HSE Sign Categories

General Categories of Signs

The different signage types to be used at any facility can be broadly grouped into the following categories.


Advance Directional Signs

Directional information is not only important within the confines of the site, it is also important to guide people to the actual facility from a distance, particularly in towns with complex traffic systems.

The Department of the Environment publication “Traffic Signs Manual” 1996 must be adhered to in relation to all road signs. Chapter 4, sections 4.4.6 and 4.4.7 deal with hospital signs and the symbols to be used.

Due to the nature of services provided it is vital that people are able to access the facilities with ease. In the case of hospitals and other facilities that will be visited by large numbers of people, it is important they are given good directional information as soon as it is relevant.

Site Entrance Signs

A good quality entrance sign is a necessity for every site. It acts as a key location sign for a Health Service Executive facility.

As these signs will be the most visible to the public on a day-to-day basis, it is important that a strong confident image of the Health Service Executive and the related facility is projected. Consistency in these signs will connect all of the Health Service Executive facilities, reinforcing the unified approach to health care nationally. All site entrance signs must be bi-lingual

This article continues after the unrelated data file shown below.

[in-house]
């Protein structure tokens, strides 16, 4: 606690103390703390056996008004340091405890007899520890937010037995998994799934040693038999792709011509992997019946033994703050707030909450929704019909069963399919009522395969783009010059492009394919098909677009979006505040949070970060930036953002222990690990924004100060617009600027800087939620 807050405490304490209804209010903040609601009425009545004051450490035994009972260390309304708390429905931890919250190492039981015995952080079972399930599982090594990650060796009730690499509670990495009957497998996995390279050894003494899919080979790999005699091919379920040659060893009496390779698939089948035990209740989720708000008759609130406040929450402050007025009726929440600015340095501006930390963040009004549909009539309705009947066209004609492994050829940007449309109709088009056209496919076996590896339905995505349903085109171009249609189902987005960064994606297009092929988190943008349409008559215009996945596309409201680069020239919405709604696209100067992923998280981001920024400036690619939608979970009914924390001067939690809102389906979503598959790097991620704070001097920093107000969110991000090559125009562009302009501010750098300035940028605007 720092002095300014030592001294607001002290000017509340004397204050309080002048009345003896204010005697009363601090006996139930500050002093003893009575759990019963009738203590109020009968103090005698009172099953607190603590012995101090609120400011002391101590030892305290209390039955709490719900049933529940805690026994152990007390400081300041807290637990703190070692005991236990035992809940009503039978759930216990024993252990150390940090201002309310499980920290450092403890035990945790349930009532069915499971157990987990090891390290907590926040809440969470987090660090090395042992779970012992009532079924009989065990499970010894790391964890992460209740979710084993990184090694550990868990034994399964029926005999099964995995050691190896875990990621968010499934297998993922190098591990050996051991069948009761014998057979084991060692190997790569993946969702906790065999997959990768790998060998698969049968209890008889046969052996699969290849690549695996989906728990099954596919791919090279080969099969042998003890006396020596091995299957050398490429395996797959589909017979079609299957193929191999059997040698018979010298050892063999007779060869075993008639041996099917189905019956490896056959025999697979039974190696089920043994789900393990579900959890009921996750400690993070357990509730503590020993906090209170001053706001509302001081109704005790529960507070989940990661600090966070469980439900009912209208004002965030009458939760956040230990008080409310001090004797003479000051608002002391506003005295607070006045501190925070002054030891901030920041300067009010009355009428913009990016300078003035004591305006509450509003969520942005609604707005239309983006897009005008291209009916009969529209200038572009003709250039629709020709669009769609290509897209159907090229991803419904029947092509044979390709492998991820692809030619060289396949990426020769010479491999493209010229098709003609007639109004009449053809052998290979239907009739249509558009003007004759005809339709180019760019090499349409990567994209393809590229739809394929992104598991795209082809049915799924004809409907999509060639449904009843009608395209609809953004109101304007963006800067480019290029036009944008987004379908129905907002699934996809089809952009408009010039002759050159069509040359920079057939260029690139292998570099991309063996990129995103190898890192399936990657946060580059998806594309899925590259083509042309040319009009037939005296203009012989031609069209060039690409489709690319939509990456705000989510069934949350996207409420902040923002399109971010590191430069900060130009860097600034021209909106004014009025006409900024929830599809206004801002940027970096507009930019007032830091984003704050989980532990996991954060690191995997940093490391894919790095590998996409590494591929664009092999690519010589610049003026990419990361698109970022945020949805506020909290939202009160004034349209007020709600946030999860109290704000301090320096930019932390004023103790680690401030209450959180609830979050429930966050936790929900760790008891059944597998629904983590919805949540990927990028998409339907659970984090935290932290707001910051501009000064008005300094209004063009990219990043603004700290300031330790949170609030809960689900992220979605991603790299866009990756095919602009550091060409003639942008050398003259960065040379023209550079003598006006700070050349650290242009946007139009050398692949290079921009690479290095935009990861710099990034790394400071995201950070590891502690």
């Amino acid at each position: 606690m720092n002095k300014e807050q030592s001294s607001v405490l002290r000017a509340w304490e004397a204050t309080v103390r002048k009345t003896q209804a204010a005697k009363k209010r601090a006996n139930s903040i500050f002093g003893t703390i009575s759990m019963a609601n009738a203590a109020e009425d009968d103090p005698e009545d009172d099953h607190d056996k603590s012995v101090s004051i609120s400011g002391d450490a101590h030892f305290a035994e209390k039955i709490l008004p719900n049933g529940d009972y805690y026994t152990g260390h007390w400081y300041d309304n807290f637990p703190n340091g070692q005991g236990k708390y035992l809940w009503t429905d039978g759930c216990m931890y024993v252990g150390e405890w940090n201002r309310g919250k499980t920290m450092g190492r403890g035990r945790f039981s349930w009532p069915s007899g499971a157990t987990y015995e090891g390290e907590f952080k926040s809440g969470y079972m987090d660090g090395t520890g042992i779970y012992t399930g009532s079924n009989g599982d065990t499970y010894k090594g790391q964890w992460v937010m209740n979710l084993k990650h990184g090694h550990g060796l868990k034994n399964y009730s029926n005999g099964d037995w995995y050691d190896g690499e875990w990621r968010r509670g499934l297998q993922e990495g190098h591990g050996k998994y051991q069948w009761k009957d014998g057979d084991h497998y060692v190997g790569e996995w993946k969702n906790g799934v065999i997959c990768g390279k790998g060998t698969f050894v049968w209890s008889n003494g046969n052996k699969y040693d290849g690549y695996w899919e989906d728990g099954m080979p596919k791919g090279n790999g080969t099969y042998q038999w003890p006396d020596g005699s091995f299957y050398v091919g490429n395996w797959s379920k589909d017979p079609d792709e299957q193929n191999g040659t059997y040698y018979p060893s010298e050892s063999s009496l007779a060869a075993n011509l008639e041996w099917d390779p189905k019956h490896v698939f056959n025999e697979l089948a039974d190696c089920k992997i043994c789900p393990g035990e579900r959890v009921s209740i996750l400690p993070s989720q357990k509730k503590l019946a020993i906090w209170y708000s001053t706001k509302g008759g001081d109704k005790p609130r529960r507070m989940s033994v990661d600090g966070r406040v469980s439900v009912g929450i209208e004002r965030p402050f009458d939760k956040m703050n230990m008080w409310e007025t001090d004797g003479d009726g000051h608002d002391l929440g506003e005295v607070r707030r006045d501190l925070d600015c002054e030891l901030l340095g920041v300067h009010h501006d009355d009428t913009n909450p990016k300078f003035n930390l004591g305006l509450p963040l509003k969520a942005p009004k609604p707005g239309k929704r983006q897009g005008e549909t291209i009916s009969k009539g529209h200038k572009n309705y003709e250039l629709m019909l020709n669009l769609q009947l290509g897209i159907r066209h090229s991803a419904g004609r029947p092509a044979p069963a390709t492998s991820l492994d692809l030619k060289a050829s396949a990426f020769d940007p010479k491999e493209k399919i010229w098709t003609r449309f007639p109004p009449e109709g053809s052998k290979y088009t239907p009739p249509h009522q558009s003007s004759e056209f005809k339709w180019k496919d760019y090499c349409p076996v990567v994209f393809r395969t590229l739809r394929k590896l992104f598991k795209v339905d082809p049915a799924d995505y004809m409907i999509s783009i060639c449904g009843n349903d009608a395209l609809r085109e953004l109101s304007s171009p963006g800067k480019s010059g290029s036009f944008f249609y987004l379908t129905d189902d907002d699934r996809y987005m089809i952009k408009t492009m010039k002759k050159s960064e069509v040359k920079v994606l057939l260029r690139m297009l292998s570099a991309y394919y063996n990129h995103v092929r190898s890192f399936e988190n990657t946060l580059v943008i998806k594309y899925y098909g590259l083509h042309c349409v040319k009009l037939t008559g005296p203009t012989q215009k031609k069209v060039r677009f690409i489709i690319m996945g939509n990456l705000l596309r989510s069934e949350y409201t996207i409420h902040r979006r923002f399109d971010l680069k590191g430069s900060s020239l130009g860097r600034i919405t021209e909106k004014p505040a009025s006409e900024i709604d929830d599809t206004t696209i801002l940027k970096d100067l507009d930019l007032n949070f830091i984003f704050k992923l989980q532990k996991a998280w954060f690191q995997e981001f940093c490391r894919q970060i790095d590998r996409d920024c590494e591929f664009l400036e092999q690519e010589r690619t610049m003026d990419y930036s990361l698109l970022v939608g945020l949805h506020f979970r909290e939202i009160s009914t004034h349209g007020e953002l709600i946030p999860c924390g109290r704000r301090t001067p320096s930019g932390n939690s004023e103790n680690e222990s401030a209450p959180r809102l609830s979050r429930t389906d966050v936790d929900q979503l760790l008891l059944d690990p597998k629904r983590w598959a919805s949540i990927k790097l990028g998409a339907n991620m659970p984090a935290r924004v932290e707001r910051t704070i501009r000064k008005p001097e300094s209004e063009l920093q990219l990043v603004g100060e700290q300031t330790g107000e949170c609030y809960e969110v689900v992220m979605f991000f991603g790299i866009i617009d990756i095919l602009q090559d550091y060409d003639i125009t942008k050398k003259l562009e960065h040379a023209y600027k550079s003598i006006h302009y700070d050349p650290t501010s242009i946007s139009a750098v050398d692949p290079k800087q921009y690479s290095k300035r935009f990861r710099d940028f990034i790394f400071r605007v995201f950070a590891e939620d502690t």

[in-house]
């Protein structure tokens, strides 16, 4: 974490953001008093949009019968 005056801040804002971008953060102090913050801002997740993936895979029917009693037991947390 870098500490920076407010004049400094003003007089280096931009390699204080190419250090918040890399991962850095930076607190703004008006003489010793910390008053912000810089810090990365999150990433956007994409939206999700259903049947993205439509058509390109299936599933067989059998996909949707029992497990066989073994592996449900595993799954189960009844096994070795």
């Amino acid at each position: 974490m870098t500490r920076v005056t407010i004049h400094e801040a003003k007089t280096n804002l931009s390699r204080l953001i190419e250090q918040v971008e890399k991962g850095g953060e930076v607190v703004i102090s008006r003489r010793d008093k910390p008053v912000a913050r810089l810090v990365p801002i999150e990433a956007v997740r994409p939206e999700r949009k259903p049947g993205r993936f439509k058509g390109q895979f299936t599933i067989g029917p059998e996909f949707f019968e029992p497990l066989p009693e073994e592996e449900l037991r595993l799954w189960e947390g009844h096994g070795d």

Directional Signs within Grounds

Clear directional information to various areas and buildings within the site is required in order to optimise traffic flow.

Essential directional information should be clearly outlined and excess detail avoided.

These signage types may be divided into two categories, i.e. motorist signs and pedestrian signs.

Location Identification Signs

A consistent approach is required when labelling signs. It is vital that place names and location identification signs are consistent with previous directional information and previsit information.

For example, if a Main Entrance is labelled as “Main Entrance” on pedestrian directional signs then a corresponding sign at the door identifying it as “Main Entrance” and not another name e.g. “Reception”.

Similarly, if patients are referred to a specific location in pre-visit correspondence then this location should be identified in the same wording e.g. if there is a reference to the “Patient Registration Office” on a form, the area should be identified as such and not as “Admissions”. This is particularly important in the context of a hospital or other health service facility, as the terminology used is frequently unfamiliar to a client/ visitor.